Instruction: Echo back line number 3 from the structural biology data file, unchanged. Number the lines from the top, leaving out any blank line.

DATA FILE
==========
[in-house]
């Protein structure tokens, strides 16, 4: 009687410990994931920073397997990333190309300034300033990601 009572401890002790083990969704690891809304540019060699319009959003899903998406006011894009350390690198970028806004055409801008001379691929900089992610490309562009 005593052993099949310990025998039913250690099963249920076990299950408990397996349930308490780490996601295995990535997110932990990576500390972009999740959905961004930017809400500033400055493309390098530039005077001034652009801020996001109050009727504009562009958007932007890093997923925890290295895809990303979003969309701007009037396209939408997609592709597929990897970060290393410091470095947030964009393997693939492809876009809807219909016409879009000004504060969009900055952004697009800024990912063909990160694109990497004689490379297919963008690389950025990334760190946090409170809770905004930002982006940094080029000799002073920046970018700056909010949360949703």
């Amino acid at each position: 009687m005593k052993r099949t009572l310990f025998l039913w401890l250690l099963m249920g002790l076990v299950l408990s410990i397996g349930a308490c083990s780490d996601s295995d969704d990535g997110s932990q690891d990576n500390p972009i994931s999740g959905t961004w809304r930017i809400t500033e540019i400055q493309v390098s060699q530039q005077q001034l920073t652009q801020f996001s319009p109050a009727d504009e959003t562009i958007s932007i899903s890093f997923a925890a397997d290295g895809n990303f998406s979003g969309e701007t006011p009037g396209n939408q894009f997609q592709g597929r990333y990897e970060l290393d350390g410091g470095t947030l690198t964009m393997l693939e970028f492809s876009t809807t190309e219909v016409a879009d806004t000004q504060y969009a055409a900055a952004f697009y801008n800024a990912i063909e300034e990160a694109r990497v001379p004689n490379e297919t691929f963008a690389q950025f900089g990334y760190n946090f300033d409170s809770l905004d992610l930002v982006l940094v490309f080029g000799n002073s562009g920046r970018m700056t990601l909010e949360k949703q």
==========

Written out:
């Amino acid at each position: 009687m005593k052993r099949t009572l310990f025998l039913w401890l250690l099963m249920g002790l076990v299950l408990s410990i397996g349930a308490c083990s780490d996601s295995d969704d990535g997110s932990q690891d990576n500390p972009i994931s999740g959905t961004w809304r930017i809400t500033e540019i400055q493309v390098s060699q530039q005077q001034l920073t652009q801020f996001s319009p109050a009727d504009e959003t562009i958007s932007i899903s890093f997923a925890a397997d290295g895809n990303f998406s979003g969309e701007t006011p009037g396209n939408q894009f997609q592709g597929r990333y990897e970060l290393d350390g410091g470095t947030l690198t964009m393997l693939e970028f492809s876009t809807t190309e219909v016409a879009d806004t000004q504060y969009a055409a900055a952004f697009y801008n800024a990912i063909e300034e990160a694109r990497v001379p004689n490379e297919t691929f963008a690389q950025f900089g990334y760190n946090f300033d409170s809770l905004d992610l930002v982006l940094v490309f080029g000799n002073s562009g920046r970018m700056t990601l909010e949360k949703q």